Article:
Traffic cameras won’t come to city

Published 12:05 am Tuesday, March 24, 2009

NATCHEZ — Gov. Haley Barbour signed into law a statewide ban against traffic light cameras, effectively ending Natchez’s venture in having any cameras installed.

The cameras — installed on traffic signals — record red light violators.

Tickets are issued via mail by way of the driver’s license plate number.

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Various companies partner with cities to install the cameras and then split the revenue from the tickets.

The Natchez Board of Aldermen voted unanimously in October to enter into a contract with Red Speed to install two cameras.

The cameras would serve the city in a variety of purposes, the aldermen said.

“The first one would be the safety factor,” Alderman Bob Pollard said.

Toward the end of October, Red Speed officials came to Natchez to conduct a traffic study in town.

The study showed that in six hours, one traffic light was violated 80 times.

Police Chief Mike Mullins said the cameras were needed.

“I’m disappointed,” he said. “It was an excellent tool, in my opinion, to improve traffic safety and reduce fatalities and accidents with injuries.”

Alderman Dan Dillard said safety was his main reason for voting for the cameras’ installation.

“They are statistically proven to reduce accidents at intersections by as much as 68 percent,” he said.

Mayor Jake Middleton said he attempted to sway the governor’s decision.

“I sent a letter to the governor’s office in favor and support of the traffic light cameras, stating that we just don’t have the manpower to sit policemen on corners and watch red lights,” Middleton said.

Mullins has said the police department writes approximately 60 accident reports per month, with 40 of those involving injuries.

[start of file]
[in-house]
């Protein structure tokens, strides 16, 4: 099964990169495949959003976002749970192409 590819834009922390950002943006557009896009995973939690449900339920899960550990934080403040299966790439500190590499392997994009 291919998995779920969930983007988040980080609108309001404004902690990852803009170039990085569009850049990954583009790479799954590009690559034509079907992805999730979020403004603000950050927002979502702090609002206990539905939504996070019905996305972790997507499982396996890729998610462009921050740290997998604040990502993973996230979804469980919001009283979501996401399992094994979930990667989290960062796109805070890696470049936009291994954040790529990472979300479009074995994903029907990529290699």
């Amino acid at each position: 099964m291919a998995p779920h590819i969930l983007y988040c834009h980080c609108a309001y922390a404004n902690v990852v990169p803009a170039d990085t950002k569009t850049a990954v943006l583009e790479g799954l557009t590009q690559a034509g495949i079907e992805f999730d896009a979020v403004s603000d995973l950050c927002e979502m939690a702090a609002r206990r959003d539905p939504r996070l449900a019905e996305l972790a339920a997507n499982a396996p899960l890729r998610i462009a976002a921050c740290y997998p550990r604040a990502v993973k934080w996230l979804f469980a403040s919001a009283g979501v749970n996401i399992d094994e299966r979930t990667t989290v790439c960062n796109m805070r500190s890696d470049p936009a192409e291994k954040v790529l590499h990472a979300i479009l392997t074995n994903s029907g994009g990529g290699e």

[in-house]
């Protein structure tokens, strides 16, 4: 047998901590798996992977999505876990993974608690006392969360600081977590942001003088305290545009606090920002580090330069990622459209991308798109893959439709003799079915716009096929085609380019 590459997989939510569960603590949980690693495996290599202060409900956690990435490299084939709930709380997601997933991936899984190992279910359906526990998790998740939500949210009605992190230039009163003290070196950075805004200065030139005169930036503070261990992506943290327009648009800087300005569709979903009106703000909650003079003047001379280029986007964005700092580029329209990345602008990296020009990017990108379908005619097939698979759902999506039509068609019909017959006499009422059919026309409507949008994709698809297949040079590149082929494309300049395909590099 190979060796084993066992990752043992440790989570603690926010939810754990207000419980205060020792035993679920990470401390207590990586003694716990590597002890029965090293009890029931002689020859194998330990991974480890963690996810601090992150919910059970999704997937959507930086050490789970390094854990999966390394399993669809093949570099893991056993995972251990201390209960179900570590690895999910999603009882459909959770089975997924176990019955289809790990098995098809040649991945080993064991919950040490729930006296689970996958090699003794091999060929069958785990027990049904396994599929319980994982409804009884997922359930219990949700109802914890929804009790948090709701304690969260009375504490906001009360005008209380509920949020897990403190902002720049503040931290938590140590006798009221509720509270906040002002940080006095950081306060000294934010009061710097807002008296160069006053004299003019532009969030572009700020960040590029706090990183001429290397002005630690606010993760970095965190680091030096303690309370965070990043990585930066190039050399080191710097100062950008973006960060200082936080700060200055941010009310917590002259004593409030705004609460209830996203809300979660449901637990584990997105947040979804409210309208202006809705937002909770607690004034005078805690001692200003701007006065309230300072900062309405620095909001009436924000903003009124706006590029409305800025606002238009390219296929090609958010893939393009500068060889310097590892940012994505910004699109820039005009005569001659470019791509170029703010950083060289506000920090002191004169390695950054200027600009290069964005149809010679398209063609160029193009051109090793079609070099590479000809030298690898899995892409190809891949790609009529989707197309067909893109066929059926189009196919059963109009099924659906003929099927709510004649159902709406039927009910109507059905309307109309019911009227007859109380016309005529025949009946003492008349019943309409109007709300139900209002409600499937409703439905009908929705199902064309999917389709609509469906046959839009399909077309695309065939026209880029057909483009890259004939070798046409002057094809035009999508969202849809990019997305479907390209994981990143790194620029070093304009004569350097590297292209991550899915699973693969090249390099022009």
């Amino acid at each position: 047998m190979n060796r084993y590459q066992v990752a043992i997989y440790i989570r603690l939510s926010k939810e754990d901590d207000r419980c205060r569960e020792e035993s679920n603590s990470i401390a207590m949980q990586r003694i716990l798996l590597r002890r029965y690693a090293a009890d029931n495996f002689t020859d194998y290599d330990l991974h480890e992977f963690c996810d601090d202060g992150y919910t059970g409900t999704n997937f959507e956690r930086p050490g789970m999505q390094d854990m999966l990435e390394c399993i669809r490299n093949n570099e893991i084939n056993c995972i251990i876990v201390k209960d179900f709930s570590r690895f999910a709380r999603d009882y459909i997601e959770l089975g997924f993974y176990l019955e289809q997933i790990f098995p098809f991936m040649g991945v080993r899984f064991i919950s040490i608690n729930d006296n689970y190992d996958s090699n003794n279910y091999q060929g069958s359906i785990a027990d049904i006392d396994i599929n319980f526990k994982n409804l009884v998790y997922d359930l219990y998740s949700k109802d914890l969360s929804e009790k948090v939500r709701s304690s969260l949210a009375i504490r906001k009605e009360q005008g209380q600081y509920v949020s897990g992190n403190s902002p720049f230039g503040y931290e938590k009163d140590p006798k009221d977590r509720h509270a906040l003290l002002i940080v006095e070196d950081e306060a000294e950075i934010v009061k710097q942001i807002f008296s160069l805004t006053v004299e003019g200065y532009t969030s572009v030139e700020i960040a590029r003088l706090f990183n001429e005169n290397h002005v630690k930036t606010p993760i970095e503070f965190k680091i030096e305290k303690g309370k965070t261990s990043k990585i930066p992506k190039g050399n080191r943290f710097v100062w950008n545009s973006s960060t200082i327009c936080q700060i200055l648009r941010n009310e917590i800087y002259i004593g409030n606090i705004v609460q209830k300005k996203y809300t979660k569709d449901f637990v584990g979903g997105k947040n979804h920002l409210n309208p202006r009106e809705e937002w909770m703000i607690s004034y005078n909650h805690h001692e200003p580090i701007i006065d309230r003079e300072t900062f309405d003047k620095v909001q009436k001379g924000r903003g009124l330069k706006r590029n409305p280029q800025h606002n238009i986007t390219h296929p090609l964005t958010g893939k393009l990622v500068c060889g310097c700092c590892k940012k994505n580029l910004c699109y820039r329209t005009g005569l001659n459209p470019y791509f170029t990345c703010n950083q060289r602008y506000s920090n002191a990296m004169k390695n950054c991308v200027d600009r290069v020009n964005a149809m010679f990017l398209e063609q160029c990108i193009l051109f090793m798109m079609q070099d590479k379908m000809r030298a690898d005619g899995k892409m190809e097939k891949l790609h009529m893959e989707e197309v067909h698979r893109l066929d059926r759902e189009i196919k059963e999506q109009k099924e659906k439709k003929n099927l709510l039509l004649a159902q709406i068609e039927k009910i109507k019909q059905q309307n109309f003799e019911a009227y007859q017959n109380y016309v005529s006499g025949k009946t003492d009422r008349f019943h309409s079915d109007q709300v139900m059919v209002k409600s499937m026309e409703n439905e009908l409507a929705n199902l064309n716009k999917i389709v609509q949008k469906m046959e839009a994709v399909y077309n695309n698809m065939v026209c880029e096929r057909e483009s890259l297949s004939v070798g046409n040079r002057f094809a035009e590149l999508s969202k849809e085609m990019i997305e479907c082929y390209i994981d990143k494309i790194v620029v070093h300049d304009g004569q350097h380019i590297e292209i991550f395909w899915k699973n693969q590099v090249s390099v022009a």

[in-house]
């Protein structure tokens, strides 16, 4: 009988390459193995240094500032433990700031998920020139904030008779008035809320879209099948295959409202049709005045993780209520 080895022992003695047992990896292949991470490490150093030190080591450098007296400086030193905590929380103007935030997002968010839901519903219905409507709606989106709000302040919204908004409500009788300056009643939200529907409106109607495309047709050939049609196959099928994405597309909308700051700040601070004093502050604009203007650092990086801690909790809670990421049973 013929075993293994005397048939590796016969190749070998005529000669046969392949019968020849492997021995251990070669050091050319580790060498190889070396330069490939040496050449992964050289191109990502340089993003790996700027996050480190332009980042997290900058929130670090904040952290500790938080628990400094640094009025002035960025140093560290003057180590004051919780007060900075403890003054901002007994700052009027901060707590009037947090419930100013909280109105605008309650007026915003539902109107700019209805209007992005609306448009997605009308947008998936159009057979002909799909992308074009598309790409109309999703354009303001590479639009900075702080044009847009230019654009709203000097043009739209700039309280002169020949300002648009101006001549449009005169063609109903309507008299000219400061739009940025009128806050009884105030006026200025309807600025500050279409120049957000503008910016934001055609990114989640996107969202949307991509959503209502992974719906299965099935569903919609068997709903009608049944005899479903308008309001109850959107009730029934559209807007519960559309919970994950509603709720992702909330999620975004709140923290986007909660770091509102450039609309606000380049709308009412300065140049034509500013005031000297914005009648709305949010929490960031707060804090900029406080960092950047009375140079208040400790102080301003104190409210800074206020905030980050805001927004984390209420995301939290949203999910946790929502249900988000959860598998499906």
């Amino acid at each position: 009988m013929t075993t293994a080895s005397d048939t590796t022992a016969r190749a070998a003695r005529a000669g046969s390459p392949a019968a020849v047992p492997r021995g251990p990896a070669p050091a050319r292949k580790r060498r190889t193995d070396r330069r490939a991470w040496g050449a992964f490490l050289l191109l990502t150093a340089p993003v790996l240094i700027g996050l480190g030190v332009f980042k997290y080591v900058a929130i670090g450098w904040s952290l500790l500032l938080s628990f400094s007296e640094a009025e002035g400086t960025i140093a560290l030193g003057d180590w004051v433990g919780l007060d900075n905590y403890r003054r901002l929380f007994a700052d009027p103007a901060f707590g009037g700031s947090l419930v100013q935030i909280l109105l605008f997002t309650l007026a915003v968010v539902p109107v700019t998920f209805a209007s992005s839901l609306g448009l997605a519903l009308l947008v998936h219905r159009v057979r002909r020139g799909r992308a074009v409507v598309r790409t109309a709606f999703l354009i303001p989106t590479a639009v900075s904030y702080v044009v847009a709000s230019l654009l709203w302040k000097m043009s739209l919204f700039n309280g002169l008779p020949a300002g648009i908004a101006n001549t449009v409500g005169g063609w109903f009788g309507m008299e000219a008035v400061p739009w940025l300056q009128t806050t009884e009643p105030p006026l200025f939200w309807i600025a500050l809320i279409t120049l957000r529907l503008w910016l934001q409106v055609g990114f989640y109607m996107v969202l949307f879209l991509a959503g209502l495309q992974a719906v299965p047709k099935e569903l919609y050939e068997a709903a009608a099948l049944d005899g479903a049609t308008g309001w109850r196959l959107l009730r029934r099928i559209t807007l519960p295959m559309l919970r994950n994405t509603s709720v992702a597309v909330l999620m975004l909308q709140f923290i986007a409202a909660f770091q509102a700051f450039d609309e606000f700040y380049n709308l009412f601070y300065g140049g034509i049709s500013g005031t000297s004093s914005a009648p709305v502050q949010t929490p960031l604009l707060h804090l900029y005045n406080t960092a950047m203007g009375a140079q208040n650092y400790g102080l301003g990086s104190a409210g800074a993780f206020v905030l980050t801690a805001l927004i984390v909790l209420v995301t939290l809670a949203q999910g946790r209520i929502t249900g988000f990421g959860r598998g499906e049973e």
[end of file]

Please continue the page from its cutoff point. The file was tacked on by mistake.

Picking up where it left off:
Mullins also said insurance companies report that for every 30 wrecks with injuries per month, 10 to 15 hazardous moving violation — simple traffic law violations — tickets should be written.

Mullins said using that equation, NPD should be writing 200 tickets a month, but for three years have only been writing 120 per month.

Middleton said the cameras would have been a helpful aid in solving downtown problems.

The cameras also had a feature that would continuously record.

“We were going to get a camera so we could observe after-hours movement downtown and watch people who are littering and urinating up and down the streets in the wee hours of the morning,” Middleton said.

Also, Pollard said if there was any other criminal activity in the area — a purse snatching or kidnapping — the cameras would record that, too.

Because the revenue from the ticket issuing was going to be split 50-50 between Red Speed and the city, the revenue will be missed, city officials said.

The City of Columbus had one traffic light installed in June 2008, and collected the revenue through February.

In eight months of collections, Columbus Chief Financial Officer Mike Bernsen said the city collected approximately $53,000 from the revenue into its general fund.

Columbus contracted the cameras through Redflex, and the company received $46,000 in revenue.

“All told, (collections) were just shy of $100,000,” Bernsen said.

Before the bill was signed by Barbour, Columbus removed its camera in anticipation of the bill becoming law.

Natchez city officials said they are thankful the cameras had not yet been installed.

“You can’t miss what you never had,” Alderman James “Ricky” Gray said.

Alderman Ernest “Tony” Fields said it would have been more of a headache had the cameras been installed.

“I’m just glad we didn’t get deep into it,” he said.

The city did, however, enter into a contract with Red Speed.

City Attorney Everett Sanders said he hasn’t reviewed the contract, but he thinks there is some type of clause that would nullify the contract in a situation like this.

“I believe that if it’s unlawful to use, then that voids the contract,” he said. “You can’t hold somebody to a contract to do something that has been declared illegal.”